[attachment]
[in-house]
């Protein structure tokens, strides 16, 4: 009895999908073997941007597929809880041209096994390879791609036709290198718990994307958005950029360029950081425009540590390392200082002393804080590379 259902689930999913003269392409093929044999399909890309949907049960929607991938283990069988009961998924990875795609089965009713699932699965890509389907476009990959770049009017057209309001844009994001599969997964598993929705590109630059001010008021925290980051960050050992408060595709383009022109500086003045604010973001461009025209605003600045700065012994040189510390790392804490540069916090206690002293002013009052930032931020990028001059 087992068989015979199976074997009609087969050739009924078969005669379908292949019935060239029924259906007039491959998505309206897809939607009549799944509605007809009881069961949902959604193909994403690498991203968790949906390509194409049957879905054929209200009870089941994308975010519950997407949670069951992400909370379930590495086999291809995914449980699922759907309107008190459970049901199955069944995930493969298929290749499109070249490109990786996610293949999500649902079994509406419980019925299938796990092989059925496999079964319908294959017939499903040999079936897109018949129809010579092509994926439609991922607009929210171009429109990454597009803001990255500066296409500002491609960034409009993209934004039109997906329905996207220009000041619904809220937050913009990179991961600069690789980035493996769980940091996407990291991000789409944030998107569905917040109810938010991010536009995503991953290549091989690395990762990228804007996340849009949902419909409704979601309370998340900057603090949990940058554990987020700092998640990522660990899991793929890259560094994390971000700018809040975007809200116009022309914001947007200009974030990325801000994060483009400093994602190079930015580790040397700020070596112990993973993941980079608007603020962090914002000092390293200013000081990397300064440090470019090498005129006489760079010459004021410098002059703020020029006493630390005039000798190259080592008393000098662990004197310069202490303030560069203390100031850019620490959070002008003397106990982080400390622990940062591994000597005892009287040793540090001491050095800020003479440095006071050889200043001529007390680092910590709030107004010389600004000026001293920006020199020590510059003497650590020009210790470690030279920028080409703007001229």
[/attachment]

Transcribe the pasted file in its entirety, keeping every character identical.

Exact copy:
[in-house]
């Protein structure tokens, strides 16, 4: 009895999908073997941007597929809880041209096994390879791609036709290198718990994307958005950029360029950081425009540590390392200082002393804080590379 259902689930999913003269392409093929044999399909890309949907049960929607991938283990069988009961998924990875795609089965009713699932699965890509389907476009990959770049009017057209309001844009994001599969997964598993929705590109630059001010008021925290980051960050050992408060595709383009022109500086003045604010973001461009025209605003600045700065012994040189510390790392804490540069916090206690002293002013009052930032931020990028001059 087992068989015979199976074997009609087969050739009924078969005669379908292949019935060239029924259906007039491959998505309206897809939607009549799944509605007809009881069961949902959604193909994403690498991203968790949906390509194409049957879905054929209200009870089941994308975010519950997407949670069951992400909370379930590495086999291809995914449980699922759907309107008190459970049901199955069944995930493969298929290749499109070249490109990786996610293949999500649902079994509406419980019925299938796990092989059925496999079964319908294959017939499903040999079936897109018949129809010579092509994926439609991922607009929210171009429109990454597009803001990255500066296409500002491609960034409009993209934004039109997906329905996207220009000041619904809220937050913009990179991961600069690789980035493996769980940091996407990291991000789409944030998107569905917040109810938010991010536009995503991953290549091989690395990762990228804007996340849009949902419909409704979601309370998340900057603090949990940058554990987020700092998640990522660990899991793929890259560094994390971000700018809040975007809200116009022309914001947007200009974030990325801000994060483009400093994602190079930015580790040397700020070596112990993973993941980079608007603020962090914002000092390293200013000081990397300064440090470019090498005129006489760079010459004021410098002059703020020029006493630390005039000798190259080592008393000098662990004197310069202490303030560069203390100031850019620490959070002008003397106990982080400390622990940062591994000597005892009287040793540090001491050095800020003479440095006071050889200043001529007390680092910590709030107004010389600004000026001293920006020199020590510059003497650590020009210790470690030279920028080409703007001229």